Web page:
The Bank of Russia issued the following statement:

"On 11 September 2015, the Bank of Russia Board of Directors decided to maintain the key rate at 11.0 percent per annum, due to the higher inflation risks amid persistent risks of considerable economy cooling. August saw a serious deterioration in foreign economic conditions. Inflation and inflation expectations were showing a clear upward trend, impacted by the exchange rate dynamics. The depreciated ruble will continue to put pressure on prices in the next few months. However, the relatively tough monetary conditions and slack domestic demand will drag down annual inflation. The annual consumer price growth rate in September 2016 is estimated to be about 7%, reaching 4% in 2017, which will be facilitated by the current monetary policy. The Bank of Russia will subsequently revise its key rate based on the balance between inflation risks and the risks of economy cooling.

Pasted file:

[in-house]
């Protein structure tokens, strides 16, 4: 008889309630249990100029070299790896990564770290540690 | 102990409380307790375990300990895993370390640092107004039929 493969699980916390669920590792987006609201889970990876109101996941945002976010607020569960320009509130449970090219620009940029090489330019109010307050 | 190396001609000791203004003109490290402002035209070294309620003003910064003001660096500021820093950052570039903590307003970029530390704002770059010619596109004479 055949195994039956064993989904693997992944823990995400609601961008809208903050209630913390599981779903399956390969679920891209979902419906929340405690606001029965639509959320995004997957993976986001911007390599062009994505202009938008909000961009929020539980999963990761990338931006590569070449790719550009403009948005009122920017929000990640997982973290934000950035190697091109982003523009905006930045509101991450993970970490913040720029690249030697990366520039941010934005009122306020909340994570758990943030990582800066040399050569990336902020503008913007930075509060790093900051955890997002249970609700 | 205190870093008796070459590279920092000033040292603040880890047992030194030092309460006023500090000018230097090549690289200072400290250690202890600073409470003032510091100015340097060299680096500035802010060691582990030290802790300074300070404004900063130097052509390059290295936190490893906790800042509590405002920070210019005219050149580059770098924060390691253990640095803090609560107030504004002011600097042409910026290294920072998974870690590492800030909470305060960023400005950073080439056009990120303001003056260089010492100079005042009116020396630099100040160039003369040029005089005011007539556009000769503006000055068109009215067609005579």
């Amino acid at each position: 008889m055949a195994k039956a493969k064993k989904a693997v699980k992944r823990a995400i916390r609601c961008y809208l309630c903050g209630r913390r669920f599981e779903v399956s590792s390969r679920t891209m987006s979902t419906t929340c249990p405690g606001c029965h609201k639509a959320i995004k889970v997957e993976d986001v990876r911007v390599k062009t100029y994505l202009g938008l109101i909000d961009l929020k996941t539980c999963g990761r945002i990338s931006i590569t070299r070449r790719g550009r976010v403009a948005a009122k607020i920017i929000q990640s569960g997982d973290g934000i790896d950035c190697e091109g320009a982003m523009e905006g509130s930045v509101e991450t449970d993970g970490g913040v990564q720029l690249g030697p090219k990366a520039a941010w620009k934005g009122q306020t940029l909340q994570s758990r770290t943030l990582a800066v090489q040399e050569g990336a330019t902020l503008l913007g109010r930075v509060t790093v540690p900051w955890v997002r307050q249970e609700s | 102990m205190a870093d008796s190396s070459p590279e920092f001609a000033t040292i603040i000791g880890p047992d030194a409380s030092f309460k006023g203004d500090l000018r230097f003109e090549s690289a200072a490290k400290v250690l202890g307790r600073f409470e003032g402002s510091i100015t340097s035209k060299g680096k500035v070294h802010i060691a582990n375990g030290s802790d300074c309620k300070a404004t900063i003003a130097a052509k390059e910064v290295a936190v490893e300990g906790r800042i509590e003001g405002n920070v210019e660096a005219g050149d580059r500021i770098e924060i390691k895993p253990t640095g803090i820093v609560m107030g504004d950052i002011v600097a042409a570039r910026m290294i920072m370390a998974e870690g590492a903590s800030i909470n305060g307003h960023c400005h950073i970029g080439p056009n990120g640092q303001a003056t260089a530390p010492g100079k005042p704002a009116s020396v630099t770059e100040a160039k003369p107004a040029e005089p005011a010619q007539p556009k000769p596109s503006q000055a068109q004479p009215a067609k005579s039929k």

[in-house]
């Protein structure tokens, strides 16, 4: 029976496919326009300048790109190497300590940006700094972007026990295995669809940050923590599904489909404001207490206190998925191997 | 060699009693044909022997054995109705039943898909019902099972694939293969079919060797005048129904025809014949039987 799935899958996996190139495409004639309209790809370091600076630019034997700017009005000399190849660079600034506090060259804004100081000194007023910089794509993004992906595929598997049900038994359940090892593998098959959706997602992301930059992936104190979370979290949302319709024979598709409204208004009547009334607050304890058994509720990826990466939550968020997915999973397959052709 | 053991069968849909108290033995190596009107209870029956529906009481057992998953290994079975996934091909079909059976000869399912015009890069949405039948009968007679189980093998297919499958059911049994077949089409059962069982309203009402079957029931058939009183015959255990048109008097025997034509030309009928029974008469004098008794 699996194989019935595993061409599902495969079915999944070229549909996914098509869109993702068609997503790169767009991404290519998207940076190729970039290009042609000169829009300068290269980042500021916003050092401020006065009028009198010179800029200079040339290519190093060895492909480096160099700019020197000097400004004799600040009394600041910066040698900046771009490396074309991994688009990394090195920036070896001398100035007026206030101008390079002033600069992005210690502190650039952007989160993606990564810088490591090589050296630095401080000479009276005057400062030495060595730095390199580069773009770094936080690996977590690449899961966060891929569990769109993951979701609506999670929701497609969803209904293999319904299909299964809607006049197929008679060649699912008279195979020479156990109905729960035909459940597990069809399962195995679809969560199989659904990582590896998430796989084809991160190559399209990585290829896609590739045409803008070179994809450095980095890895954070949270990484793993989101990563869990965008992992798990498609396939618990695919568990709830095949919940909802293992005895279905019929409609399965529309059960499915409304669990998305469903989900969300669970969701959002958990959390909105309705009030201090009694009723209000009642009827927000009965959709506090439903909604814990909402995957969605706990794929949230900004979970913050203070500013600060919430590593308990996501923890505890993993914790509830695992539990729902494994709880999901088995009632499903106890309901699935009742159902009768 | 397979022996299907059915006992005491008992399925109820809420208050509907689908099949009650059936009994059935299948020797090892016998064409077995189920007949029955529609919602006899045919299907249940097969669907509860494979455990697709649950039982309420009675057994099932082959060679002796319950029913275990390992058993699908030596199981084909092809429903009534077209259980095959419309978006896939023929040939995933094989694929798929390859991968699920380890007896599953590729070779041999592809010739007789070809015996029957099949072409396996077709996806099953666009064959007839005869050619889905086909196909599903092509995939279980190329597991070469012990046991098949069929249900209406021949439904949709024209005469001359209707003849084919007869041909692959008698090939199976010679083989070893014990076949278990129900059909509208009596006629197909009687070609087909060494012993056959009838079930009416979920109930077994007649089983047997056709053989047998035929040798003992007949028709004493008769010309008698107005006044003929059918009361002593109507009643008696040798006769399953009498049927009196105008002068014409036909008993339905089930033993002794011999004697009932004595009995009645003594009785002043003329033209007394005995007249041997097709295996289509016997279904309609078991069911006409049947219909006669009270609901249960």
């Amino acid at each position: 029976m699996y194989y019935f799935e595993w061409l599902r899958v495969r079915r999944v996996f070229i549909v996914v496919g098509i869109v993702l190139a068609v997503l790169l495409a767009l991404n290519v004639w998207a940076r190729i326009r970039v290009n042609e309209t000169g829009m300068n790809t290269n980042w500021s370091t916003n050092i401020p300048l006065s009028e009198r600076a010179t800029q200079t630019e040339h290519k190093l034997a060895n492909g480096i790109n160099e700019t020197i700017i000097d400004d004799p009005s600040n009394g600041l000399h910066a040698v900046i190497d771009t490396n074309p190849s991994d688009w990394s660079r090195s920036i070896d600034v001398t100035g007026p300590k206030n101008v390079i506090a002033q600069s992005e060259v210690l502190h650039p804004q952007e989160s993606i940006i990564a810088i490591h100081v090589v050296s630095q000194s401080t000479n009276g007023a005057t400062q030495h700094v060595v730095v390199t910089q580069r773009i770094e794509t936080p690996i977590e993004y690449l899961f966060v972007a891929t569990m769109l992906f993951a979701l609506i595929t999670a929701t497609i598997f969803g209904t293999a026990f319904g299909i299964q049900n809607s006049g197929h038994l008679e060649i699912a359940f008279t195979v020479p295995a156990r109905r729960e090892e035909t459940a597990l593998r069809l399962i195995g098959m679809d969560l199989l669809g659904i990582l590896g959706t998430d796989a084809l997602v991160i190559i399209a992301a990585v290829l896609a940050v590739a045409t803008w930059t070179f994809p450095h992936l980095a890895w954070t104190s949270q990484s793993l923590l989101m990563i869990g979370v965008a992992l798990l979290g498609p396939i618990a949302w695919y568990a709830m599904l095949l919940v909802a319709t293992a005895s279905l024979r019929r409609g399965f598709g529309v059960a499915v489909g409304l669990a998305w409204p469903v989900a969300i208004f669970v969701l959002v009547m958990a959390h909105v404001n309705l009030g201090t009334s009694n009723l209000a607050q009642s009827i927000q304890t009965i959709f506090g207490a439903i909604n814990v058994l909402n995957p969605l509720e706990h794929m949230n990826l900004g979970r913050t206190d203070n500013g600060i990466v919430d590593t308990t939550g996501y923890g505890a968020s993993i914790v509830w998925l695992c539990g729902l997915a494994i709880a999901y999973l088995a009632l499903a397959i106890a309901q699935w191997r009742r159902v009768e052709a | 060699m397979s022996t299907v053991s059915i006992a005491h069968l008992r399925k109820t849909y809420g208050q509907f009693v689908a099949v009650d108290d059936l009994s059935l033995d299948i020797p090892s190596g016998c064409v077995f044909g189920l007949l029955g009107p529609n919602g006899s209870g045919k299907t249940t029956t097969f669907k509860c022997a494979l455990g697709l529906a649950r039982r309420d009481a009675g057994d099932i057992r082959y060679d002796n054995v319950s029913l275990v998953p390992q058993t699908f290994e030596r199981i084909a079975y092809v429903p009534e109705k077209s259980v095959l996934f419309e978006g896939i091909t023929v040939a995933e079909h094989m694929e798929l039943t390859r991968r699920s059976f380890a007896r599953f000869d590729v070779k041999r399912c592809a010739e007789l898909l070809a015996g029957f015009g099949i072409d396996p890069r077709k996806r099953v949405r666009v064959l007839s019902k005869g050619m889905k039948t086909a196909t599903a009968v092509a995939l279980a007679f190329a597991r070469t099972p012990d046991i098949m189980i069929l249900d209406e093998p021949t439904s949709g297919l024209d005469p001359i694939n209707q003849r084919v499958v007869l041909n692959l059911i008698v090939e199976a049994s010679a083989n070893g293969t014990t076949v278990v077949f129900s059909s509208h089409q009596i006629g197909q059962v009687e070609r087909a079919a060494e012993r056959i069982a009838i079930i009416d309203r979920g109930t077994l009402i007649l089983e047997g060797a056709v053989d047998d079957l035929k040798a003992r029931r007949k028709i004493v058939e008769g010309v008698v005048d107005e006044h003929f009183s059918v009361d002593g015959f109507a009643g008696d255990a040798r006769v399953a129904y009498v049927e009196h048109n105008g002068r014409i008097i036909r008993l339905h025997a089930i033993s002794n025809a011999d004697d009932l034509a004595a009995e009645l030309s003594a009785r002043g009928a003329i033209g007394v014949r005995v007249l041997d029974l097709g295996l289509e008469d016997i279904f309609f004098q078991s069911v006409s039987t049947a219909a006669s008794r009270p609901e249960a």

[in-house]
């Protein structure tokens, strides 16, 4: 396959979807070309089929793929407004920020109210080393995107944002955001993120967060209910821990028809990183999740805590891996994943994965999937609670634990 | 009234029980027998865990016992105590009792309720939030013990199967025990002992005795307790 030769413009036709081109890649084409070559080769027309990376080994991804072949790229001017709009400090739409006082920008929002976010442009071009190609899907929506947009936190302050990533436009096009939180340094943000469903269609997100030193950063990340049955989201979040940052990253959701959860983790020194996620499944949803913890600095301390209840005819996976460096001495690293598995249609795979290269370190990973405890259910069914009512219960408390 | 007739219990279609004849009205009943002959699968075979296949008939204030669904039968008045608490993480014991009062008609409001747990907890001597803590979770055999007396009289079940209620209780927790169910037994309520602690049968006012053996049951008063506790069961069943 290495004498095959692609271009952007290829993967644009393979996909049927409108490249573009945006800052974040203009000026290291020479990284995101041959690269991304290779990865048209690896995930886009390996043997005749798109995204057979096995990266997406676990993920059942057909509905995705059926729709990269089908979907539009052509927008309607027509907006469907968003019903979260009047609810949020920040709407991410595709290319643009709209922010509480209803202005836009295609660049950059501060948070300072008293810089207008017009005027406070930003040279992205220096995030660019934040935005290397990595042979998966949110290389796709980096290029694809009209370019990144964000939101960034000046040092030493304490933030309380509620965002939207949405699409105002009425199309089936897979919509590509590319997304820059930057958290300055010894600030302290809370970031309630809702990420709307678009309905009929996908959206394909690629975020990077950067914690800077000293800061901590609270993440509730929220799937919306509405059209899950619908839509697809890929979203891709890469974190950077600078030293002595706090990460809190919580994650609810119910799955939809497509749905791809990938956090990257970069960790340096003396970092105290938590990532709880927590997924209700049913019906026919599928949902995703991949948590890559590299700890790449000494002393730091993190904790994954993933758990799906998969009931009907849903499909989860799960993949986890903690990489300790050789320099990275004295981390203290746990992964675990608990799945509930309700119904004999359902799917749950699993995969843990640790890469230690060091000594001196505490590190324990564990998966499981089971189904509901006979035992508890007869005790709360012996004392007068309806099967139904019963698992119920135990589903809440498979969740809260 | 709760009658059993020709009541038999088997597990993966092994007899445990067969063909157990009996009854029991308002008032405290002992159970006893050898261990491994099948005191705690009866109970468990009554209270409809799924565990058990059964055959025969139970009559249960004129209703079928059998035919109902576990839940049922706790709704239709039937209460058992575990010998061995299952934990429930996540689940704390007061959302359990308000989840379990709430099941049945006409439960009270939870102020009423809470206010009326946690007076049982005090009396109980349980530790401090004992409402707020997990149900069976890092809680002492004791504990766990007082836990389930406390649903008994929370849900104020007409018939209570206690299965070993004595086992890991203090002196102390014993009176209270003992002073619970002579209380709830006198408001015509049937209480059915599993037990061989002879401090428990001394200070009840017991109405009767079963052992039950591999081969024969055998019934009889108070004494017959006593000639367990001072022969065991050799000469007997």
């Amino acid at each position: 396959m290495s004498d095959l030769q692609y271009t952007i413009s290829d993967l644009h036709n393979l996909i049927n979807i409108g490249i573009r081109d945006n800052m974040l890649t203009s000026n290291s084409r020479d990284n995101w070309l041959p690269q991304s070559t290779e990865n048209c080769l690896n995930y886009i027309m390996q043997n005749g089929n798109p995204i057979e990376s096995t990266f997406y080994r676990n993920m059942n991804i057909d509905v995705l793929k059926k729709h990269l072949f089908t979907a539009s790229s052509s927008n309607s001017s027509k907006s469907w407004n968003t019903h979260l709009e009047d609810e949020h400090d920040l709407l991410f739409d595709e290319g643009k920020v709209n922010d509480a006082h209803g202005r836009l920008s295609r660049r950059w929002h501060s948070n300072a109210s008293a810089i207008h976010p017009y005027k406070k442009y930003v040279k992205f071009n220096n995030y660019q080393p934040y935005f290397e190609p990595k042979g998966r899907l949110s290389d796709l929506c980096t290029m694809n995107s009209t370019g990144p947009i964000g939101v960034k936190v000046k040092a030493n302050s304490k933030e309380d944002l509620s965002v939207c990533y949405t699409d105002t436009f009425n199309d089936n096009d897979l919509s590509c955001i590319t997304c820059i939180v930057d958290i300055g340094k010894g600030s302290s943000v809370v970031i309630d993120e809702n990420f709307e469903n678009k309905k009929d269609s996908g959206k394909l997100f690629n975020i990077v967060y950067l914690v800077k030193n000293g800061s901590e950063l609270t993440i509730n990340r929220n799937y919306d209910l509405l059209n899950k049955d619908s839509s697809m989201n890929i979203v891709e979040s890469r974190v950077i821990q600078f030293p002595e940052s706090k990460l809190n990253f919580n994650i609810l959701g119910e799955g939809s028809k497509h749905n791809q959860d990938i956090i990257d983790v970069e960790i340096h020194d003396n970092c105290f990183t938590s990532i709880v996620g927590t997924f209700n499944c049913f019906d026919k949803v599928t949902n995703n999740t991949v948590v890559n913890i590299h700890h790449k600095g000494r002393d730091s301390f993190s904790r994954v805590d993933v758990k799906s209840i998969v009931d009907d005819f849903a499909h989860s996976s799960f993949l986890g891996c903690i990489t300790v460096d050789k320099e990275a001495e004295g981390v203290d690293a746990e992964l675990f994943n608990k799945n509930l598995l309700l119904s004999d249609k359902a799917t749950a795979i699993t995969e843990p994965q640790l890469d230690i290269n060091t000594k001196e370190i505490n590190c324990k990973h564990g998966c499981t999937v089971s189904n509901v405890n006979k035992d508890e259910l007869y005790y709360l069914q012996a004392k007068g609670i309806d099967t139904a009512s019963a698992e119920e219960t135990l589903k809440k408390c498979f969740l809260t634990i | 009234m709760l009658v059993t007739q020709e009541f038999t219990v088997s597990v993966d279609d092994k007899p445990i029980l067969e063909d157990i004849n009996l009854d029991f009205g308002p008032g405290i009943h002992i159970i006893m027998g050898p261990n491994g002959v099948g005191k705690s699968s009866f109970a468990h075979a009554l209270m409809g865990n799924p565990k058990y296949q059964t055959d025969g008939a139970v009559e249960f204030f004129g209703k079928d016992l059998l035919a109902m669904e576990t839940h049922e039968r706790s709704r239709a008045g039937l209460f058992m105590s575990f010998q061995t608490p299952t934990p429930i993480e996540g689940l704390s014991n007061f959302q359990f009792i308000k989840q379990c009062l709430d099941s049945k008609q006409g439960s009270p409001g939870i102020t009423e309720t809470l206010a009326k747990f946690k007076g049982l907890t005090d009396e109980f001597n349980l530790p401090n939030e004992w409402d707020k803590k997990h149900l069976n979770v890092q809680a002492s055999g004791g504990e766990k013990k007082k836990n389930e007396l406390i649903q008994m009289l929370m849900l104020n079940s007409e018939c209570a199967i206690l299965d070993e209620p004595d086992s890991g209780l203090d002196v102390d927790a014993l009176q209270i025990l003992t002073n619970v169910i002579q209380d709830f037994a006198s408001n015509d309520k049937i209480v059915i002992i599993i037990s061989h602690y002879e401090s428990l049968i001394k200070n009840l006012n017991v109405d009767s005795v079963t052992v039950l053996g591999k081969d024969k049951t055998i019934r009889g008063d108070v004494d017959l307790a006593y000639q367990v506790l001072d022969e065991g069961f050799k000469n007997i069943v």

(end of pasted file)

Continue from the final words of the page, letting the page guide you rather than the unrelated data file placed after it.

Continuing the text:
Annual inflation rose from 15.6% in July to 15.8% in August. As of 7 September 2015, consumer price growth remained unchanged, according to the Bank of Russia’s estimates. The ruble’s depreciation caused prices for a wide range of goods and services to accelerate, which was the reason for elevated inflation expectations, along with the July indexation of utility tariffs. The ruble’s decline observed in July-August will continue to put pressure on inflation in the next few months. The moderately tough monetary policy and weaker consumer demand on the back of significant contraction in real income are projected to hamper consumer price growth. 
The relatively tough monetary conditions also contain prices. Money supply (М2) growth rates remain low. Lending and deposit rates show a downward trend under the influence of the Bank of Russia’s previous decisions to cut its key rate. On the one hand, this serves to keep ruble savings attractive; on the other hand, such rates sustain a high debt burden and tight creditworthiness requirements, leading to low annual bank credit growth rates.